200~{\rm GeV} \qquad\text{and}\qquad |\Delta\eta(h_1, h_2)| < 1.3\,. \label{eq:CMSDeta} \ee The final discriminant variable in the CMS-like boosted analysis is the reduced mass \be m_{\rm red} = m_{4j} - \Big(M_{h_1}-M_h\Big) - \Big(M_{h_2}-M_h\Big) \label{eq:mred}\ee with $M_h = 125$\,GeV and $m_{4j}$ abusively denoting the invariant mass of the di-Higgs system (for having consistent notations with the previous section). The reduced mass $m_{\rm red}$ is further imposed to be greater than 1\,TeV. \looseness=-1 For the ATLAS-like analysis, the `fat jet' $J_{h}^A$ (with $A$ standing for ATLAS) is defined by once again using the anti-$k_t$ jet algorithm but with this time a distance parameter set to \be R = 1.0\,. \ee While CMS uses boosted jet algorithms based on particle-flow tracks~\cite{Khachatryan-ml-2014vla,CMS-PAS-PFT-09-001}, the ATLAS collaboration reconstructs its fat jets (also called large-$R$ jets~\cite{ATLAS-CONF-2014-018}) from the information extracted from the topological clusters of the hadronic calorimeter. In our ATLAS-like boosted analysis, large-$R$ jets are clustered within the {\sc FastJet} version embedded into \de\, and then trimmed~\cite{Krohn-ml-2009th}, before we apply constraints on the invariant mass ($m^{J_{h}^A}$), pseudorapidity and transverse momentum of the two leading fat jets, \be m^{J_{h}^A} > 50~{\rm GeV}\,,\qquad |\eta(J_{h}^A)| < 2 \qquad\text{and}\qquad p_T(J_{h}^A)| > 250~{\rm GeV}. \ee The signal region is defined by imposing extra constraints on the two leading fat jets that are identified as the two reconstructed Higgs bosons $h_1$ and $h_2$, \beq p_T(h_1) > 350~{\rm GeV}\,, \quad p_T(h_2) > 250~{\rm GeV} \, \quad \text{and}\quad |\Delta\eta(h_1, h_2)| < 1.7 \,, \eeq and by enforcing the $\chi^2_{\rm ATLAS}$ variable defined in eq.~\eqref{eq:ATLASresolved} to fullfil \beq \chi^2_{\text{ ATLAS}} < 2.56\,. \eeq After these selection, we derive the invariant mass of the reconstructed Higgs bosons pair $m_{2J}$ that is used in the ATLAS analysis, to characterise the signal. ]]>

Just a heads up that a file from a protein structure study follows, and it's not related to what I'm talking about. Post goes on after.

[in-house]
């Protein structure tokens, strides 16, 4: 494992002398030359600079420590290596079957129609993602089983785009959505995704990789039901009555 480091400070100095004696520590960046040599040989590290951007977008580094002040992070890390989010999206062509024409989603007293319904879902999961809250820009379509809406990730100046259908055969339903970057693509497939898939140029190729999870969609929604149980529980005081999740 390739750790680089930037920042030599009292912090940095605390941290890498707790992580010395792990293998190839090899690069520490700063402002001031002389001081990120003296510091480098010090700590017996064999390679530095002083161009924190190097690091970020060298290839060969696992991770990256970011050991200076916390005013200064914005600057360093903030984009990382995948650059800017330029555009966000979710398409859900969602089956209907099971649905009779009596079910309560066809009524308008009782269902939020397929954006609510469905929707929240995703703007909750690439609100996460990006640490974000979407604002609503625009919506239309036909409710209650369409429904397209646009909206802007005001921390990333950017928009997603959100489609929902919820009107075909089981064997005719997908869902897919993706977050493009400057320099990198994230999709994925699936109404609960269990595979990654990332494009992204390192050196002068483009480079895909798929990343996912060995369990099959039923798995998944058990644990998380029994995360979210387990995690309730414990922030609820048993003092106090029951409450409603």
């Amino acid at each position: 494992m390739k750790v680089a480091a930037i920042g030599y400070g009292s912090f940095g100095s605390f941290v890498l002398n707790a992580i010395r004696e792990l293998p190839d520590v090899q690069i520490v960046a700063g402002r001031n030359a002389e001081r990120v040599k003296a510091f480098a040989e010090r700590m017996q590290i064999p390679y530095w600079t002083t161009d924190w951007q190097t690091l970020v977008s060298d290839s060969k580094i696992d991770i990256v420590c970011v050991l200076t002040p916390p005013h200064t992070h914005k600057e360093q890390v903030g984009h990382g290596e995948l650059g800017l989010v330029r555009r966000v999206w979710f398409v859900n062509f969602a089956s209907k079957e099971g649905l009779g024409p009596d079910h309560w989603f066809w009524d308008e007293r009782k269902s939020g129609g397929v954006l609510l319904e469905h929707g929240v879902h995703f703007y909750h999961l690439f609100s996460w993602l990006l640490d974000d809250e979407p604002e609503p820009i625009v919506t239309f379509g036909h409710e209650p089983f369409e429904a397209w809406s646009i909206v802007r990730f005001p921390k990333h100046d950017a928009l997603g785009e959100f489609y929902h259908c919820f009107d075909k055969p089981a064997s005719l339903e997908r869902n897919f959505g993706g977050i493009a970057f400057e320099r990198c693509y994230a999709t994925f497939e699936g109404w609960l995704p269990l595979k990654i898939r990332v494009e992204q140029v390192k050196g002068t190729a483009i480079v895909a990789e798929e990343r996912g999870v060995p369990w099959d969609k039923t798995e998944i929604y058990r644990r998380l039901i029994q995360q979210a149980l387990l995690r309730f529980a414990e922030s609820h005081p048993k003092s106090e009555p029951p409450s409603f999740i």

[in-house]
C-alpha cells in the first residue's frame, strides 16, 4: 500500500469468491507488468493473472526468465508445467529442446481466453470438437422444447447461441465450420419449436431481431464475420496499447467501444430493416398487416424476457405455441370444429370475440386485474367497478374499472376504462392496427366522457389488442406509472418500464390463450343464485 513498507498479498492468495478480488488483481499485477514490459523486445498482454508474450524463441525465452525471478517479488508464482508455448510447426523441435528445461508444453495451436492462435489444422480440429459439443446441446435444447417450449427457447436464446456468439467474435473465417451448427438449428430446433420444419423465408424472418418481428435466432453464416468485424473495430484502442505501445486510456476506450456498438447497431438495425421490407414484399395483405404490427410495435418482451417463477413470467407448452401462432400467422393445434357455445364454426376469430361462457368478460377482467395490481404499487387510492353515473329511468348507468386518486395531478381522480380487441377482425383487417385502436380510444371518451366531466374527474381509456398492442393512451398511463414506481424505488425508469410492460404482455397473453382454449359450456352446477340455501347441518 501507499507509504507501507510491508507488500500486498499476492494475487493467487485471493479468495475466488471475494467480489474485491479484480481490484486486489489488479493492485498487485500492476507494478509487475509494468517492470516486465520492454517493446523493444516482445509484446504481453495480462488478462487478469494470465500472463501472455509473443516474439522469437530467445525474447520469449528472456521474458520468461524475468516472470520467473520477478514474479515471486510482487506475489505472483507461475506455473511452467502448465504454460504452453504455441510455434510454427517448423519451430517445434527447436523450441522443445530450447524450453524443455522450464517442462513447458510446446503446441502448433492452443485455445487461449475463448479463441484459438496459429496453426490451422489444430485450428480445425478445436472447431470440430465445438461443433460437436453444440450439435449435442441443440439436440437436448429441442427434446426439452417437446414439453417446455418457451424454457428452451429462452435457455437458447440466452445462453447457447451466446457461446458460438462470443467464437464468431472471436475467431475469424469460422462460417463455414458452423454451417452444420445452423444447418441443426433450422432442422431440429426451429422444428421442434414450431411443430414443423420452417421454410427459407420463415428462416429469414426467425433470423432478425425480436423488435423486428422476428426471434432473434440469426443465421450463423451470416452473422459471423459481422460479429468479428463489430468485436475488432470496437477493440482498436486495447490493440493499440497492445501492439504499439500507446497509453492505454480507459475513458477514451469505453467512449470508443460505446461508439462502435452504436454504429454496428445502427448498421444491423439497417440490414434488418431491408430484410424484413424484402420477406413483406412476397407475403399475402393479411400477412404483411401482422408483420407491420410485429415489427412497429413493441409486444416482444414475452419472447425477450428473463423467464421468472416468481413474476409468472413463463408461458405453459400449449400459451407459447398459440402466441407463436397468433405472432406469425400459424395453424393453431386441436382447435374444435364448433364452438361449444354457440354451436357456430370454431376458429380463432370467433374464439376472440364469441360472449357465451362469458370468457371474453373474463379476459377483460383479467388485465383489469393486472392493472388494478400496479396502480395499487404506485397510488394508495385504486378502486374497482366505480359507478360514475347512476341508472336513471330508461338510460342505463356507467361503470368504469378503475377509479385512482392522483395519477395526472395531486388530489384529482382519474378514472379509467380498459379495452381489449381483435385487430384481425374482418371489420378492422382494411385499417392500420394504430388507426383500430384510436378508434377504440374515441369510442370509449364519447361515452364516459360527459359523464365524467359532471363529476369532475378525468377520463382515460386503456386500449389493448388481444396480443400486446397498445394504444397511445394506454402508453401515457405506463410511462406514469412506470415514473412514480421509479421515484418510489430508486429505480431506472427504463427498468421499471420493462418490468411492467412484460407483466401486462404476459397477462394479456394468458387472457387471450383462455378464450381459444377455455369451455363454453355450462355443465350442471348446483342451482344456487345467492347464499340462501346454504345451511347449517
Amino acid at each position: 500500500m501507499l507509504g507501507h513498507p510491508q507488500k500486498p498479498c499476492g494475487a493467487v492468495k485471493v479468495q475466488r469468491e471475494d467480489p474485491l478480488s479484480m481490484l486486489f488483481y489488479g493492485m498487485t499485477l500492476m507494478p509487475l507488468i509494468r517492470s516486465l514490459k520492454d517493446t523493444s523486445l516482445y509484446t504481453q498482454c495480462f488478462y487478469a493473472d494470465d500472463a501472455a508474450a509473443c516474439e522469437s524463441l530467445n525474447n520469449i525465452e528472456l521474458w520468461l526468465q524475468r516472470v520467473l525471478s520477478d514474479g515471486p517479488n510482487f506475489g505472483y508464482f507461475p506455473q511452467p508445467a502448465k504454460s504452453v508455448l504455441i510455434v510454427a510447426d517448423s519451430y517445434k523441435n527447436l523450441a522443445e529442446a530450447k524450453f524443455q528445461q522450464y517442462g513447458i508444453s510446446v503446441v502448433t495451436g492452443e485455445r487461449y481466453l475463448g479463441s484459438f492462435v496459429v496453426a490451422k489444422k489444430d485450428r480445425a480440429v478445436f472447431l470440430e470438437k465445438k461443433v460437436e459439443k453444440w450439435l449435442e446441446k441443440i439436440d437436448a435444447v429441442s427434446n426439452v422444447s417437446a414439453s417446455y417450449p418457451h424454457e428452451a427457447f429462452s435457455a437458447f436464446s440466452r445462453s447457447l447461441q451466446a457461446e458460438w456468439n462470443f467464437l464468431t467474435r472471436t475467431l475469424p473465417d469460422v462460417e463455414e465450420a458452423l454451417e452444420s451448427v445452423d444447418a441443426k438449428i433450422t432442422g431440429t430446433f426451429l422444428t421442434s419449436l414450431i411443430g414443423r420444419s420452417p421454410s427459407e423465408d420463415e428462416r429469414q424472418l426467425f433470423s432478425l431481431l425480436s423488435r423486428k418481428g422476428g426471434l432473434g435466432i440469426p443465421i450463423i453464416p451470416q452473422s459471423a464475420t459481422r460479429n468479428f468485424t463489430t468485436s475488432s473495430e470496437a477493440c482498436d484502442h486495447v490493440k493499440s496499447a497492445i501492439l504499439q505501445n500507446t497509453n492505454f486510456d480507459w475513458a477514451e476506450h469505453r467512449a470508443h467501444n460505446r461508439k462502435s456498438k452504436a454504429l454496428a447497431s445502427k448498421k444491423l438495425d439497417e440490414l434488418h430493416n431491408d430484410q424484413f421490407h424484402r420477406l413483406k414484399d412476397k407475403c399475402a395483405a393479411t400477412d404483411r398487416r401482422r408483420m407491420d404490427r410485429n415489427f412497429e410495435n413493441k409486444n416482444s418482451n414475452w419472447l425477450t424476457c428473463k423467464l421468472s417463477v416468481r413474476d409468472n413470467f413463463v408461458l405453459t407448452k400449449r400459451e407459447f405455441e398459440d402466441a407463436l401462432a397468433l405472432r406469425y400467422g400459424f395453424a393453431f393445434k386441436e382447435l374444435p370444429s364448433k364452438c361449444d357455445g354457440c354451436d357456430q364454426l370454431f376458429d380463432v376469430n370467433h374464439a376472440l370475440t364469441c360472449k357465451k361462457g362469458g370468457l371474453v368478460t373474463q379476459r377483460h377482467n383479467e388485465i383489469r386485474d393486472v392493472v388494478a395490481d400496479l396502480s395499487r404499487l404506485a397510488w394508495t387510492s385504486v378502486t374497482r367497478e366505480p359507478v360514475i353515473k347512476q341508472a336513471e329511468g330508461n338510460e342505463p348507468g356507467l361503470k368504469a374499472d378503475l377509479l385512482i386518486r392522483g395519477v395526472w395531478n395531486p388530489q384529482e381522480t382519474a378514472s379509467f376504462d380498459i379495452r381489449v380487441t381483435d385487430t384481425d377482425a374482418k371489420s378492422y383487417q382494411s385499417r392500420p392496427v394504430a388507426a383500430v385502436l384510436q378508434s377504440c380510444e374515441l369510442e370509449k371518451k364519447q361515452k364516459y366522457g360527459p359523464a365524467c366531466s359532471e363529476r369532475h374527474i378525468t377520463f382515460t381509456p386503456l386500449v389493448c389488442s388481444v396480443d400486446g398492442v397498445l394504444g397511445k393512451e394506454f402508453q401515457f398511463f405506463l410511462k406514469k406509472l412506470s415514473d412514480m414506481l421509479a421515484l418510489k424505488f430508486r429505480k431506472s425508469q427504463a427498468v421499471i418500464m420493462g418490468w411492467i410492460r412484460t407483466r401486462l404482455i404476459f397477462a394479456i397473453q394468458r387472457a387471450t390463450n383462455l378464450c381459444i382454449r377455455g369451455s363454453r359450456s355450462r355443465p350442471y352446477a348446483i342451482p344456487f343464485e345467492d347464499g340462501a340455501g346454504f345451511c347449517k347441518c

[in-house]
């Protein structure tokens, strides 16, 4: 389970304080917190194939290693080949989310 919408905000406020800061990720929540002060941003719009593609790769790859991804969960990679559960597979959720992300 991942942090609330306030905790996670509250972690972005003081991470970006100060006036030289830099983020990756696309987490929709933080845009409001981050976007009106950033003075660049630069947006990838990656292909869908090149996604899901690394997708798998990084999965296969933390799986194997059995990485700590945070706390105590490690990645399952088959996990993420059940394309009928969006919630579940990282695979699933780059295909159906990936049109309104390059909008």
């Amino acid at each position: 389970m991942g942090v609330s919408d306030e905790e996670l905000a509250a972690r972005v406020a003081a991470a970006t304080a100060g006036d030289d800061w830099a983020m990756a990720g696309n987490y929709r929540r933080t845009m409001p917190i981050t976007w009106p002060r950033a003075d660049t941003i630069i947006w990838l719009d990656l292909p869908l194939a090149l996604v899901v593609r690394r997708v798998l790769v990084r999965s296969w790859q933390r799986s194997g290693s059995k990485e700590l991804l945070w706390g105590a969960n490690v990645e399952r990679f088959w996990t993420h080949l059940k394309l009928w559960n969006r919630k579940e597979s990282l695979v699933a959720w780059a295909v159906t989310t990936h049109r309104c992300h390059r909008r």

800$\,GeV, the single VLQ production channel leads to efficiencies that are higher than for pair production. The inclusion of this channel is therefore useful to assess the LHC sensitivity to VLQ models by means of di-Higgs probes more accurately. A stronger reach can hence be expected, as already suggested by the results shown in figure~\ref{fig:CX2D}. \begin{figure} \centering \includegraphics[width=0.475\textwidth]{figs/catlas.pdf} \hfill \includegraphics[width=0.49\textwidth]{figs/c1_CMSrecast_resolved.pdf} ]]>